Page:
Given Pansy's time frame it is interesting how little polygamy is mentioned, though Bushman provides information about the practice's decline under legal sanctions in Utah and beyond in the early 1900s. Pansy recalls her initial feelings abut Mormonism were tainted because "Brigham Young, who I was taught to think of as a wicked immoral man—& polygamy—kept coming to my mind." But she had such an impression to "Find out about Mormonism" that she asked her cousin Fewson to mail her some reading materials. She and her mother were especially impressed by Orson Spencer's now forgotten book, "Letters Exhibiting the Most Prominent Doctrines of the Church of Jesus Christ of Latter-day Saints in Reply to the Rev. William Cromwell, A.M." Having overcome her initial objections to Mormonism she evidently carried a certain distaste for polygamy thereafter, as a Bushman footnote points to family lore about her rejection of a plural marriage proposal, to which she is supposed to have admonished the asker to "go to hell" (105).

Pansy's experiences before joining the Church gave her a rather expansive view of the gospel, and she never hesitated to perform Temple ordinances on behalf of people she admired and knew, but who never joined the Church in life. She also notes instances where women gave each other blessings akin to what contemporary Mormons refer to as priesthood blessings. Zina Card, a daughter of earlier Church President Brigham Young, gave her a blessing in which she encouraged Pansy to have another child (14cool. A wonderful blessing of comfort "not in the authority of the Priesthood but in the simple faith of a good true Woman Saint" was given her by Mary Pickering (205). She told her the Lord loved her deeply and that God had "a great mission for me to perform, greater than anything I had ever done" (205-6).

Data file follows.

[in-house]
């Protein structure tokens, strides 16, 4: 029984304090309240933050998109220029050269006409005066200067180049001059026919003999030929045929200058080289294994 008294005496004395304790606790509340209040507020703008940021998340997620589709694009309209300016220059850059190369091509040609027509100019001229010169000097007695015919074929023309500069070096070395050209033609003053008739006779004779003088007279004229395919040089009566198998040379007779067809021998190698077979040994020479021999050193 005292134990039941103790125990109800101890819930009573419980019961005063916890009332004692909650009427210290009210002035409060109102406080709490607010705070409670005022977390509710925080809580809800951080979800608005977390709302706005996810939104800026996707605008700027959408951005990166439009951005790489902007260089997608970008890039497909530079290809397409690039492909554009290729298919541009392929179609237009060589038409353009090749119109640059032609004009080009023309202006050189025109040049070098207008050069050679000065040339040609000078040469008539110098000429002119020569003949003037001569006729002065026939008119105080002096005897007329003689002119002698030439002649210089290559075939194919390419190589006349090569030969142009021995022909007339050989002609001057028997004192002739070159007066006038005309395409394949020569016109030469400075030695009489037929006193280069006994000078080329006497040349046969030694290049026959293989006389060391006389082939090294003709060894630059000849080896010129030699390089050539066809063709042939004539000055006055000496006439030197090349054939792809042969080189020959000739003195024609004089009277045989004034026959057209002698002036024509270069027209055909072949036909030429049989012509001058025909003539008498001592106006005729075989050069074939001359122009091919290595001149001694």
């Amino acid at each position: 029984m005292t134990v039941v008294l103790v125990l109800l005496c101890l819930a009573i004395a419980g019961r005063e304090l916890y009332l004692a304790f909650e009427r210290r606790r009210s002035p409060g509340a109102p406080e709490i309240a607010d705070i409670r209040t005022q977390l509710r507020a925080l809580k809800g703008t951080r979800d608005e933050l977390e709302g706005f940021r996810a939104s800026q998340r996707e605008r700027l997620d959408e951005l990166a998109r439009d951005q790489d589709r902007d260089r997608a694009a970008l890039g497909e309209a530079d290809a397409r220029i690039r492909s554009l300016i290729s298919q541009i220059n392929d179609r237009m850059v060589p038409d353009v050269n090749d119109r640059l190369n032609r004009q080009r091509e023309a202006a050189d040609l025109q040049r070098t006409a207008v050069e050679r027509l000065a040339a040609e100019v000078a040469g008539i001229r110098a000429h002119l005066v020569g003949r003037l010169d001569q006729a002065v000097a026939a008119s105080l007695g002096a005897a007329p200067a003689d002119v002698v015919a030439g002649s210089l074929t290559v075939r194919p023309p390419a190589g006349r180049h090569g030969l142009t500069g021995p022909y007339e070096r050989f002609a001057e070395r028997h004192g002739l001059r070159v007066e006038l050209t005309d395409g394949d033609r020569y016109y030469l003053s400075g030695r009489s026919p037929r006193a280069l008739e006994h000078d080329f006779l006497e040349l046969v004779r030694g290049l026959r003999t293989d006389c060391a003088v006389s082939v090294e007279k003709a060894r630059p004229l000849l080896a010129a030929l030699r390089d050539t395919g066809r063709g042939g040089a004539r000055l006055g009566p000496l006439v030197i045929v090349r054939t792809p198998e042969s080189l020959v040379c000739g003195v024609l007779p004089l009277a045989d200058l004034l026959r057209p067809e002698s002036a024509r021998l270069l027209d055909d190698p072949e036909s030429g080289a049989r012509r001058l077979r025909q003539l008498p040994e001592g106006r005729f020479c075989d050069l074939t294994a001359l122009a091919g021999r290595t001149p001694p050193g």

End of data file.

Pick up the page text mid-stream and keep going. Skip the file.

This blessing evidently helped instigate Pansy's move to California where she would interweave moments of interaction with Church hierarchy, when a woman's proper role (her proper role) was discussed. Her great work involved learning and then teaching others about proper genealogical research and Temple work. She was asked by Alonzo Hinckley to head up genealogical efforts in California as an official church calling. She was especially impressed by the blessing and setting apart she received from Hinckley:

“I bless you with full authority & Power to go into every District & Branch of this great Mission & organize & teach Genealogy & Temple Work.” (239)

She was especially impressed that Hinckley, who was presiding over the California mission when he called Pansy, was now an apostle. This decision to put her in charge wasn't uncontroversial. Hinckley had received permission from apostle Joseph Fielding Smith, who wrote to him: "All things being equal we would have preferred a man, but as that seems impossible we give Sister Gordon our unequivocal approval" (239). Smith later gave her a personal blessing when she returned to Utah for a time to receive training at the Church's research department library, p. 233). Even still, others weren't so sure about this woman. One Brother Jones "told me he could not understand why the Church would put a woman in a Position of authority like that. It just wasn't in order" (240). Others expressed similar feelings until Hinckley stood before a congregation, paused in his remarks and walked over to stand beside Pansy who was seated on the stand. He "put his hand on my shoulder & said, 'This woman has been called—and given full Power & Authority to go into every branch of this Mission—to organize & teach Genealogy & Temple Work.'" She recalls that "the effect was electrifying...That was one of the most wonderful moments of my life" (241). Other "electrifying" moments are recorded after receiving healing priesthood blessings, the miracles she dutifully recorded for future posterity (203, 245).